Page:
How does one define “modern theology”? Does “modern” refer to a historical period, a particular mode of thinking, or a conflation of both factors? Is “modern theology” a confessional discipline, a public enterprise that eschews sectarian claims, or any form of “first order” religious discourse?
If you want to understand how Christian conservatives think, act and interact, here is a balanced narrative combined with groundbreaking analysis. The son of a Methodist bishop, James M. Ault Jr. was educated at Harvard and Brandeis universities, then served as a professor of sociology at Harvard and at Smith College.
Evangelical Christianity is generally loquacious; Minnesota Swedes seldom are. My Swedish evangelical paternal grandparents talked little about their deeply held faith, and then only in sober tones. They would have benefited from reading Thomas Long’s groundbreaking book, the fifth volume in the Practices of Faith series.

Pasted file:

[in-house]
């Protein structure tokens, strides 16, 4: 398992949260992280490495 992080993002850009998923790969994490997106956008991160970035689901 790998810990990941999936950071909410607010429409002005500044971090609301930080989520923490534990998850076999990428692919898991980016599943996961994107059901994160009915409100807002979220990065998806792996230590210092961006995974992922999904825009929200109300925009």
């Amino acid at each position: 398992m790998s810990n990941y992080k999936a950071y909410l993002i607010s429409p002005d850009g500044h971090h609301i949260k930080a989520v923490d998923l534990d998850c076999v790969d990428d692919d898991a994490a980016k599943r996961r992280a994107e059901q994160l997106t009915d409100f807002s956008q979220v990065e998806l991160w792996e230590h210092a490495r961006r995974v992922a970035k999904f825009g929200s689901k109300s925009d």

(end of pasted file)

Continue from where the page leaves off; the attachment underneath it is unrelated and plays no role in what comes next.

George Tinker brings a distinctive voice to the conversation on American Indians and Christianity and specifically the debate over whether one can be authentically Indian and Christian at the same time.
Writing months before the 2004 presidential election, Thomas Frank predicted that many members of the working and middle classes would vote on issues of culture, not economics. Being correct on this point won’t bring satisfaction to Frank, who begins and ends What’s the Matter with Kansas?